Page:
Following are some of the incidents reported to the Harvard University Police Department (HUPD) for the week ending Oct. 27. The official log is located at 1033 Massachusetts Ave., sixth floor, and is available online at http://www.hupd.harvard.edu.Oct. 23: An officer was dispatched to take a report of a stolen mountain bicycle, lock, and helmet at Tosteson Medical Education Center. At Harkness Commons, an MBTA Charlie Card and $137 were stolen.Oct. 24: An unattended, unsecured CD player was stolen from the Fairbank Center. At 2 Mt. Auburn St., an officer assisted the Cambridge Police Department (CPD) with a motor vehicle accident.Oct. 25: At Evans Way and Park Drive, an individual informed an officer that two other individuals took their cell phone and fled the area. The Boston Police Department took over upon arrival.Oct. 26: An officer was dispatched to take a report of damage done to plants outside of the Kresge building. At Leverett House, officers were dispatched to take a report of a theft. The following unattended, unsecured items were reported missing: Two iPhones, credit cards, ID cards, keys, digital camera, and MP3 player. At Mill Street and Plympton Street, officers observed a group of individuals with the same CPD description of a group observed slashing tires. The CPD was notified and took over the scene upon arrival.Oct. 27: At the Gutman Library, an officer responded to a report of a stolen unattended, unsecured wallet containing an MBTA Charlie Card, ID card, credit cards, and $40. At the School of Public Health Community Relations Office, an officer took a report of graffiti on the front glass door. At the Littauer Center, an officer was dispatched to take a report of a stolen duffel bag containing a Dell laptop. A mountain bicycle and master U-Lock were reported stolen at Canaday Hall. At Dunster House, an officer was dispatched to take a report of a stolen iPod touch.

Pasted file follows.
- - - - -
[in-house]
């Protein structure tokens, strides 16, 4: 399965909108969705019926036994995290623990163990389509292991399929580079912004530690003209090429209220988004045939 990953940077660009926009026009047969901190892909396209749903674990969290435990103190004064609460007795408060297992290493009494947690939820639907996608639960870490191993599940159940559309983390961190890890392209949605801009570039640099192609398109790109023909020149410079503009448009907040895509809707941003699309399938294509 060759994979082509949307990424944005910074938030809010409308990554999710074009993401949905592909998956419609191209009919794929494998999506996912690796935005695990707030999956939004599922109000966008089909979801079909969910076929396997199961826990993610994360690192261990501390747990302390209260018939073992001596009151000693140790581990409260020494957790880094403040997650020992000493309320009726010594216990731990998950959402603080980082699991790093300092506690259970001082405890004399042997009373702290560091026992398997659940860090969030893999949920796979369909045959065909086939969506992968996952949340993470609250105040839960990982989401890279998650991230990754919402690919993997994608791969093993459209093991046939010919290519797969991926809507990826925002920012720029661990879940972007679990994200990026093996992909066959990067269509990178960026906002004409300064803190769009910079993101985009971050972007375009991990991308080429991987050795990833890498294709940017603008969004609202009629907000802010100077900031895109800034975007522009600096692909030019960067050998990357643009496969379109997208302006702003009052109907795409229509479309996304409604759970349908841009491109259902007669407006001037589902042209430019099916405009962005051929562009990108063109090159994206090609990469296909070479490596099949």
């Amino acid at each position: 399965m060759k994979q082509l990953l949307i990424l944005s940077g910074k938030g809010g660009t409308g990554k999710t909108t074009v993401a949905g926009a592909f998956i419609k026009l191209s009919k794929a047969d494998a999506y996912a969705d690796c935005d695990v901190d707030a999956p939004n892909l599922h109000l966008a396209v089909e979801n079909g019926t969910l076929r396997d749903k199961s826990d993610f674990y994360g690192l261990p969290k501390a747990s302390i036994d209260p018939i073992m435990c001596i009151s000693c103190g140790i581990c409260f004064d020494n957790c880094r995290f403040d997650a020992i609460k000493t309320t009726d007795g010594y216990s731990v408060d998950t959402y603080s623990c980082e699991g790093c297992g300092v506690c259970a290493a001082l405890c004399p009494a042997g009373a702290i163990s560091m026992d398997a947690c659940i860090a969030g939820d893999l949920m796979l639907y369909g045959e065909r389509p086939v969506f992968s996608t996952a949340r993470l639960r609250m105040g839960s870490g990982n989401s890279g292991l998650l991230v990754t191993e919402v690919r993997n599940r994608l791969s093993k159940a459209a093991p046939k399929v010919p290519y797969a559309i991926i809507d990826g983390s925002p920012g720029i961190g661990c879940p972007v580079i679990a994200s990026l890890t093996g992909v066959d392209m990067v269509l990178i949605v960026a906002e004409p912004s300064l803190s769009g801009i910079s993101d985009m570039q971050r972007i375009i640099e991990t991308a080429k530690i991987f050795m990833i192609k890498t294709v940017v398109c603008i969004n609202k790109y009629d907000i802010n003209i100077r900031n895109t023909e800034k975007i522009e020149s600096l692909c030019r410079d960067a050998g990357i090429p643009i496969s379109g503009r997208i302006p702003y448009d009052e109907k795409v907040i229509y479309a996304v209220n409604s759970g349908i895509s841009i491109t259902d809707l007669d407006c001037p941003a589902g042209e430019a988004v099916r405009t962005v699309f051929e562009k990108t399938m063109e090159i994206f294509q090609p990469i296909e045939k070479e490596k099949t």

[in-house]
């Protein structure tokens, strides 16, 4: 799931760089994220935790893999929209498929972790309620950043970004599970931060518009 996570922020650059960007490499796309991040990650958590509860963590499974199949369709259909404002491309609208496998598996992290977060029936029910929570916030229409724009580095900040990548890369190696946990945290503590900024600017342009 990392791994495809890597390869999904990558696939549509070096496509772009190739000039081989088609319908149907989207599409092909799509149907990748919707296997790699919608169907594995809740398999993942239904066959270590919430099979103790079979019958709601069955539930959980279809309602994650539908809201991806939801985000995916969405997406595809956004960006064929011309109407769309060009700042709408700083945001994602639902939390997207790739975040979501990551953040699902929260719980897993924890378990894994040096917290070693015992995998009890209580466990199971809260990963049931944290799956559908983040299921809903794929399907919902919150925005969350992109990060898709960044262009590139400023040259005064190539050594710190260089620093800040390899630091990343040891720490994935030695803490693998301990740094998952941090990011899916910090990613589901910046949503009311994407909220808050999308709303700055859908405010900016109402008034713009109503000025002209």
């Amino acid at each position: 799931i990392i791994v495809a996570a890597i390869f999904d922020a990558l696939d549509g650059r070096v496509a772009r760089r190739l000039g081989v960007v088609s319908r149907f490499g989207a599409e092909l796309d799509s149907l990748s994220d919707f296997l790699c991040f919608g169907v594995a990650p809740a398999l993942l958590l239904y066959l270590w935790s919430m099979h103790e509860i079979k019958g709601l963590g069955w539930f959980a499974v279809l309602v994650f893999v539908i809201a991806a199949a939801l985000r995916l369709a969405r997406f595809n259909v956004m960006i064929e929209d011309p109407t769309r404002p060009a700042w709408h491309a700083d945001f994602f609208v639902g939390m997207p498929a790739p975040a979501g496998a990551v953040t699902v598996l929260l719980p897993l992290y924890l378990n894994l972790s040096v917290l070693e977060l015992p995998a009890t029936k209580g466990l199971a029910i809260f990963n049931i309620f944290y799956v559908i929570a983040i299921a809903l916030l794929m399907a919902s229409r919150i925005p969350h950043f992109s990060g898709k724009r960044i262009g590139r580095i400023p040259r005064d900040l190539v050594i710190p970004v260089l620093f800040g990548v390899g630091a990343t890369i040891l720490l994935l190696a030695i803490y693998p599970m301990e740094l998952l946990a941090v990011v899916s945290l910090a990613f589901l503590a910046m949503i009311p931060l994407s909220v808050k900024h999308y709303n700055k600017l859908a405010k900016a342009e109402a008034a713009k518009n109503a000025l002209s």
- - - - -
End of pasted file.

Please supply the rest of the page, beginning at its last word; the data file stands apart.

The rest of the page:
Taylor posted this photo on Facebook with a message for Keith, “Thank you to this awesome Las Vegas airport maintenance employee who was able to save the day!”“What I did wasn’t much,” he said on the McCarran Airport Facebook Page when they contacted him for details. “We all are in debt to him and his family for sacrificing in service to us.”Taylor Morris, it turns out, doesn’t waste his life feeling sorry for himself. His enthusiasm for service led him to organize the second annual 5K Glow Stick race to raise money to help someone else.Close to 1,000 glowing supporters took to the streets in Cedar Falls, Iowa to run in the evening 5K on Saturday, August 23. They raised around $7,000 and race participants voted on which deserving person should get the money.A 1-year-old girl named Lily, who has Spinal Muscular Atrophy Type one, was named the winner. When Lily’s dad was brought on stage, he gave a touching speech and ended it by saying their family would like to divide the $7,000 with each of the other 5 nominees.Learn more at TaylorMorris.org.AddThis Sharing ButtonsShare to FacebookFacebookFacebookShare to TwitterTwitterTwitterShare to EmailEmailEmailShare to RedditRedditRedditShare to MoreAddThisMore AddThis Sharing ButtonsShare to FacebookFacebookFacebookShare to TwitterTwitterTwitterShare to EmailEmailEmailShare to RedditRedditRedditShare to MoreAddThisMoreA U.S. veteran, quadruple amputee Taylor Morris, was traveling through McCarran Airport in Las Vegas with his wife, when his prosthetic knee suddenly broke down. His tool kit was out of reach, packed in his luggage, but luckily the lead aircraft mechanic for American Airlines was able to come to the rescue.“Normally we just fix airplanes and don’t interface with passengers,” said Keith Duffner who received a call for help from a colleague upstairs.“Occasionally we provide tape or glue for an interim repair (but) on this call, a traveling military veteran was in need of a wrench to adjust his artificial leg.”It took a few minutes to loosen the screws, and then his wife and Duffner realigned the foot.